James Randi bets $1 million against homeopathy, buys me a sandwich
“I like to think they keep a Filipino virgin locked up in the back who makes the rice pudding.”
- James Randi
I met up with legendary magician, skeptic, prolific debunker of nonsense, and founder of the James Randi Educational Foundation last Friday in Ft. Lauderdale, FL to shoot the below video challenge to manufacturers and retailers of homeopathic “remedies”:
The footage was then downloaded by JREF’s Sadie Crabtree in Los Angeles, edited and posted to the Web on Saturday at 10:23 a.m. in support of the global homeopathic “medicine” overdose The 10:23 Challenge. And now it’s been seen by people worldwide via the LA Times, NPR, Forbes and Wired.uk, with over 91,000 views on the YouTubes.
The challenge is that anyone who can prove the efficacy of homeopathic treatment will collect the cash. Randi’s money is safe. Homeopathic “remedies,” as described in the video, are diluted with water until no molecules of the “medicine” remain. It’s just water. Like JREF’s other Million Dollar Challenge, for proof of paranormal phenomena, no one will ever collect. “It will never happen,” Randi assured me.
How I came to shoot the video is a marvel of modern communications technology. @BfloBeast follows @JREF on the Twitters; @JREF tweeted that they needed a hand with a secret project in Ft. Lauderdale; knowing I was in the area, The BEAST’s intrepid Josh Bunting sent me an e-mail which I read on a smart phone at the beach.
“It’s amazing how this worked out,” I said to Randi.
“No,” he corrected. “I’m amazing.”
And he is. I was having problems because the teleprompter hood wouldn’t reach the camera, so he bounded to his office and returned with some paper clips and rubber bands, and MacGyvered the thing in a minute flat.
Chemotherapy may have taken his top teeth, but cancer couldn’t stop the man and, despite some frustration over his toothless articulation, he nailed the video like a pro — just in time to take me to lunch and then walk over to the local news channel to debunk a grainy Youtube “demon.”
He drove us in his tiny, turquoise two-seater to the classic Lester’s Diner, home of the “14 ounce cup”. I told him about The BEAST’s little Lily Dale prank, and how one of the mediums claimed that Randi was Bunting’s deceased grandfather because we showed her this poorly Photoshopped image:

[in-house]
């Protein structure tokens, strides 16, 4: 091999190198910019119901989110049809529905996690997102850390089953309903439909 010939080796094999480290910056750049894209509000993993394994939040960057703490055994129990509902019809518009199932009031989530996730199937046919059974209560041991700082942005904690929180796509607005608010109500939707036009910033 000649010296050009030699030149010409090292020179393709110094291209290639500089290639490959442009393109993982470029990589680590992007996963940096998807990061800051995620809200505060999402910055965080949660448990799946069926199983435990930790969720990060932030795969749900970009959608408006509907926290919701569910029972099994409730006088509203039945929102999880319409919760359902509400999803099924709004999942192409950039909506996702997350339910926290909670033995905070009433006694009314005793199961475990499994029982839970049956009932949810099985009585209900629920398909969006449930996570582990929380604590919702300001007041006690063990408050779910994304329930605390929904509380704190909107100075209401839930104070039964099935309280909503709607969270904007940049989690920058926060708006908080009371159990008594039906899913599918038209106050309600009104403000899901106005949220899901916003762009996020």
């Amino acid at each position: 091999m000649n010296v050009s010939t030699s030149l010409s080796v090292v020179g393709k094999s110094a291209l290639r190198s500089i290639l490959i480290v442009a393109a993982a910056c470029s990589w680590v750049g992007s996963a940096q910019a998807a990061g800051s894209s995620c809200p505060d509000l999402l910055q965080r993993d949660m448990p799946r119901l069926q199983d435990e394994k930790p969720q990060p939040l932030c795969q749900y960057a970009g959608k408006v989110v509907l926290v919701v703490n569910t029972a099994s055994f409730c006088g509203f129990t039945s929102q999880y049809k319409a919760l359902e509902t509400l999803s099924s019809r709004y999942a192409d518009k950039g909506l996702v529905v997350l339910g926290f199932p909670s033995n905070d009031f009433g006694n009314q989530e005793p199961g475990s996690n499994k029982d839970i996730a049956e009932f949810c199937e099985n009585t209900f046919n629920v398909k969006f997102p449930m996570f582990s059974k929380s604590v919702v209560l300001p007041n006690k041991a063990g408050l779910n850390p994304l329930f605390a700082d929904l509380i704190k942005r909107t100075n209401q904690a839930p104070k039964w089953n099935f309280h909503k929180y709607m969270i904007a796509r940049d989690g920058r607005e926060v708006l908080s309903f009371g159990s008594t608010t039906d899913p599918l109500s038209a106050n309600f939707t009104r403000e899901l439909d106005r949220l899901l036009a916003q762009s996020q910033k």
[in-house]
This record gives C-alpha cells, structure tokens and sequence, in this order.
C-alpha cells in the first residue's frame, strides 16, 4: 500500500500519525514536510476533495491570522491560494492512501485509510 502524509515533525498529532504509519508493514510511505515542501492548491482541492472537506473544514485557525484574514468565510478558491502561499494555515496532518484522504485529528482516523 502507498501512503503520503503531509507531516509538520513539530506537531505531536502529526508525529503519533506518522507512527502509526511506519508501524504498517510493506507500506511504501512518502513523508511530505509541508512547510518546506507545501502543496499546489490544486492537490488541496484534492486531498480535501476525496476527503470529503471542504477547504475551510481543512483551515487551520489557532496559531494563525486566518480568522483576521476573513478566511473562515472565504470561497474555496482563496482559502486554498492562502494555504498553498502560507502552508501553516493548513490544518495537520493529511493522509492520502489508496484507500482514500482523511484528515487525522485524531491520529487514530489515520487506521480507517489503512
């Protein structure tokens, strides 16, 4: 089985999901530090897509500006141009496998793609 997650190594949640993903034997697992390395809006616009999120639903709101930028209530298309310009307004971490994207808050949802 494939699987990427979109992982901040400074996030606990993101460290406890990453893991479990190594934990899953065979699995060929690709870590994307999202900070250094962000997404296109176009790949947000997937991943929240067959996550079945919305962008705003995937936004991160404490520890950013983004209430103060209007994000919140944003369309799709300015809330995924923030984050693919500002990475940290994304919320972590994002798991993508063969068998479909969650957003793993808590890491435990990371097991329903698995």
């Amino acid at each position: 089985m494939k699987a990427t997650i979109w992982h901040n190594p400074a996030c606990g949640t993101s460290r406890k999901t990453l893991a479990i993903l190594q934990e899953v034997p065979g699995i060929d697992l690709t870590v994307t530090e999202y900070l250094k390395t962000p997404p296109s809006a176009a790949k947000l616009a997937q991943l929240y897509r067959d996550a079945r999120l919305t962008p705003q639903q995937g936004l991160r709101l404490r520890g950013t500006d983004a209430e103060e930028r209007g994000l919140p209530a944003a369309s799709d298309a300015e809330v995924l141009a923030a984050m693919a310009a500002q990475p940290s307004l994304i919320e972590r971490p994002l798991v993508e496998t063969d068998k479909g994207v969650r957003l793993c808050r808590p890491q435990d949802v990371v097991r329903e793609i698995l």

“I don’t recall ever having children,” Randi said with a smile. “Or being married.”
He ordered the meatloaf, and I chose the corned beef sandwich. While we waited for our food, Randi performed a magic trick involving a coin, some napkins and a disappearing salt shaker (I’d tell you how the illusion works, but then I’d be in violation of Magic Law). He periodically watched the TV in the corner and commented on the state of affairs in Egypt, and imparted random facts about synthetic, “left-handed” sugar and the origins of corned beef.
“So you’re…friends with John Stossel?” I asked. He is. I wanted to tear into Stossel, for his egregious “free-market” worship and his flippant dismissal of climate change, but I couldn’t make my mouth form the words. Randi’s too damn cute to argue with in person. He looks like a little spider monkey with Darwin’s head. Even though it had everything to do with what we were talking about, I let it go. (For the record, Stossel is still a colossal asshole.)
What we were talking about was confirmation bias in the Internet age. We’re concurrently awash in information and a paranoid distrust of basic science. Reading some of the comments and posts about JREF’s challenge, or any climate change article, will show you exactly what I mean. From an idiot commenter on Discovery News:
Clearly the author of this article was motivated by some larger organization. Drug-pushing pharmaceutical groups, anyone? And the James Randi Educational Foundation isn’t exactly a trusted source for health-related matters. Sorry, but this article is useless.
Or this monumental failure of thinking at some Web site called Natural News:
But getting back to water and vibrations, which isn’t magic but rather vibrational physics, you can’t overdose on a harmony. If you have one violin playing a note in your room, and you add ten more violins — or a hundred more — it’s all still the same harmony (with all its complex higher frequencies, too). There’s no toxicity to it.
As of this writing, all inquiries sent to CVS, Rite Aid and Walgreens remain unanswered. They hate us. They hate you. Do not shop there.
So in conclusion, Lester’s rice pudding is delicious. And it may or may not be made by an enslaved Filipino virgin. It’s a mystery.
Possible ad for useless homeopathic products. Click; do not buy ; )